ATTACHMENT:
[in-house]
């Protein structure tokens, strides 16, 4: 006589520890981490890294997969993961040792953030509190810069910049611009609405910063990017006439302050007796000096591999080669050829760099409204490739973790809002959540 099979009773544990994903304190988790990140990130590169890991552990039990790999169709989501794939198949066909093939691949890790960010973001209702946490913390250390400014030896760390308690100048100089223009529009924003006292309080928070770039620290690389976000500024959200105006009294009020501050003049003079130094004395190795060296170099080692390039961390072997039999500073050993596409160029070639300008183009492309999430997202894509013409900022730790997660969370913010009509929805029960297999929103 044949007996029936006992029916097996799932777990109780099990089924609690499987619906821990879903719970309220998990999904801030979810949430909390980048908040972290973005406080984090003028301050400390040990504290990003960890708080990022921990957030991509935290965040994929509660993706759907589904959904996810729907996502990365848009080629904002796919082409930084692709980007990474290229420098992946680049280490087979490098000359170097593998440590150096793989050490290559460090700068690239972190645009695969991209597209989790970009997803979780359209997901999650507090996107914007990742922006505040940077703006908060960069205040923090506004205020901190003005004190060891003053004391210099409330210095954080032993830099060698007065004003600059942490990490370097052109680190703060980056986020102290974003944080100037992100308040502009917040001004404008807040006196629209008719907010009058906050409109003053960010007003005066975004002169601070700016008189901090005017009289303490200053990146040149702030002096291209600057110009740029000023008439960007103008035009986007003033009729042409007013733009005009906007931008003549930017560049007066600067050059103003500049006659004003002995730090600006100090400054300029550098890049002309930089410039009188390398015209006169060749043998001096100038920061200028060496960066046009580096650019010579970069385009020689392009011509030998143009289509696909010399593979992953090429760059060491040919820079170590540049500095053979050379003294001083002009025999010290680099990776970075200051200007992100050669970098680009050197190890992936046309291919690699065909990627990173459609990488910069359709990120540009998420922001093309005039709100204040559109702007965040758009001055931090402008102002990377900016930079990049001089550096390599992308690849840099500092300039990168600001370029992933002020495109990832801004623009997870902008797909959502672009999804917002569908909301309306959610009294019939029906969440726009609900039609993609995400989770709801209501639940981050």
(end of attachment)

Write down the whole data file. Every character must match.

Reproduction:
[in-house]
């Protein structure tokens, strides 16, 4: 006589520890981490890294997969993961040792953030509190810069910049611009609405910063990017006439302050007796000096591999080669050829760099409204490739973790809002959540 099979009773544990994903304190988790990140990130590169890991552990039990790999169709989501794939198949066909093939691949890790960010973001209702946490913390250390400014030896760390308690100048100089223009529009924003006292309080928070770039620290690389976000500024959200105006009294009020501050003049003079130094004395190795060296170099080692390039961390072997039999500073050993596409160029070639300008183009492309999430997202894509013409900022730790997660969370913010009509929805029960297999929103 044949007996029936006992029916097996799932777990109780099990089924609690499987619906821990879903719970309220998990999904801030979810949430909390980048908040972290973005406080984090003028301050400390040990504290990003960890708080990022921990957030991509935290965040994929509660993706759907589904959904996810729907996502990365848009080629904002796919082409930084692709980007990474290229420098992946680049280490087979490098000359170097593998440590150096793989050490290559460090700068690239972190645009695969991209597209989790970009997803979780359209997901999650507090996107914007990742922006505040940077703006908060960069205040923090506004205020901190003005004190060891003053004391210099409330210095954080032993830099060698007065004003600059942490990490370097052109680190703060980056986020102290974003944080100037992100308040502009917040001004404008807040006196629209008719907010009058906050409109003053960010007003005066975004002169601070700016008189901090005017009289303490200053990146040149702030002096291209600057110009740029000023008439960007103008035009986007003033009729042409007013733009005009906007931008003549930017560049007066600067050059103003500049006659004003002995730090600006100090400054300029550098890049002309930089410039009188390398015209006169060749043998001096100038920061200028060496960066046009580096650019010579970069385009020689392009011509030998143009289509696909010399593979992953090429760059060491040919820079170590540049500095053979050379003294001083002009025999010290680099990776970075200051200007992100050669970098680009050197190890992936046309291919690699065909990627990173459609990488910069359709990120540009998420922001093309005039709100204040559109702007965040758009001055931090402008102002990377900016930079990049001089550096390599992308690849840099500092300039990168600001370029992933002020495109990832801004623009997870902008797909959502672009999804917002569908909301309306959610009294019939029906969440726009609900039609993609995400989770709801209501639940981050």